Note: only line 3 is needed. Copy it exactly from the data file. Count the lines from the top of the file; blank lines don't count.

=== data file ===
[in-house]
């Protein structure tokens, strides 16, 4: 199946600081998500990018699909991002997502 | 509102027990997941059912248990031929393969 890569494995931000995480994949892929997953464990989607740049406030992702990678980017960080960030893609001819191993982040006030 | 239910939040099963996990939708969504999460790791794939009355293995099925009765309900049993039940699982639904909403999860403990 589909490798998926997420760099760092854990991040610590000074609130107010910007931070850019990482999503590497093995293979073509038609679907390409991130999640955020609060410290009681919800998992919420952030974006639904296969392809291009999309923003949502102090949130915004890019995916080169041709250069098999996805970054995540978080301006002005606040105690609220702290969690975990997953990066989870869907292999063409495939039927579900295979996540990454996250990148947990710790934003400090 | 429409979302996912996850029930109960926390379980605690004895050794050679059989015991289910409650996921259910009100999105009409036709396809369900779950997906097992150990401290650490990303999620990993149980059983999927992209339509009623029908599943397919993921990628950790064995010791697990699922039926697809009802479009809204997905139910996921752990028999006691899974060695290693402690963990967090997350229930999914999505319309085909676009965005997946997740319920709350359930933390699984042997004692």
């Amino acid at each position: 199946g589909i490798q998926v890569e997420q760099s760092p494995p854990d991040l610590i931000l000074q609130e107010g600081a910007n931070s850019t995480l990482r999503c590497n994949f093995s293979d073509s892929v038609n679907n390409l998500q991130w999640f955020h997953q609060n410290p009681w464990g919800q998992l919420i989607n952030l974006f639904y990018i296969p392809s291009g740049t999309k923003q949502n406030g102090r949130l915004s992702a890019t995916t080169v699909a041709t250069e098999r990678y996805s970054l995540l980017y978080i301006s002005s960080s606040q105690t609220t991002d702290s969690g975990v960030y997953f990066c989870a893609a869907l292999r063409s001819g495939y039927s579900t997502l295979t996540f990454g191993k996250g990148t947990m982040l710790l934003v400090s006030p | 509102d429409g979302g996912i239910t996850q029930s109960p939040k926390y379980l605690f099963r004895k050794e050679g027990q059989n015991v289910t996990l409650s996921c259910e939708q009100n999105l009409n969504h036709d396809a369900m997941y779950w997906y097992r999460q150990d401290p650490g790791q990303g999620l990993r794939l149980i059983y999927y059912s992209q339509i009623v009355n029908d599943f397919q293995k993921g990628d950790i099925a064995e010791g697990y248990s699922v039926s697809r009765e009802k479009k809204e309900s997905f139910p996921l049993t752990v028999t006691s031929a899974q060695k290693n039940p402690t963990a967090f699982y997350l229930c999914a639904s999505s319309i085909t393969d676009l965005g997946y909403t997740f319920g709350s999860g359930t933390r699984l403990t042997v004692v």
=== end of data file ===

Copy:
């Amino acid at each position: 199946g589909i490798q998926v890569e997420q760099s760092p494995p854990d991040l610590i931000l000074q609130e107010g600081a910007n931070s850019t995480l990482r999503c590497n994949f093995s293979d073509s892929v038609n679907n390409l998500q991130w999640f955020h997953q609060n410290p009681w464990g919800q998992l919420i989607n952030l974006f639904y990018i296969p392809s291009g740049t999309k923003q949502n406030g102090r949130l915004s992702a890019t995916t080169v699909a041709t250069e098999r990678y996805s970054l995540l980017y978080i301006s002005s960080s606040q105690t609220t991002d702290s969690g975990v960030y997953f990066c989870a893609a869907l292999r063409s001819g495939y039927s579900t997502l295979t996540f990454g191993k996250g990148t947990m982040l710790l934003v400090s006030p | 509102d429409g979302g996912i239910t996850q029930s109960p939040k926390y379980l605690f099963r004895k050794e050679g027990q059989n015991v289910t996990l409650s996921c259910e939708q009100n999105l009409n969504h036709d396809a369900m997941y779950w997906y097992r999460q150990d401290p650490g790791q990303g999620l990993r794939l149980i059983y999927y059912s992209q339509i009623v009355n029908d599943f397919q293995k993921g990628d950790i099925a064995e010791g697990y248990s699922v039926s697809r009765e009802k479009k809204e309900s997905f139910p996921l049993t752990v028999t006691s031929a899974q060695k290693n039940p402690t963990a967090f699982y997350l229930c999914a639904s999505s319309i085909t393969d676009l965005g997946y909403t997740f319920g709350s999860g359930t933390r699984l403990t042997v004692v």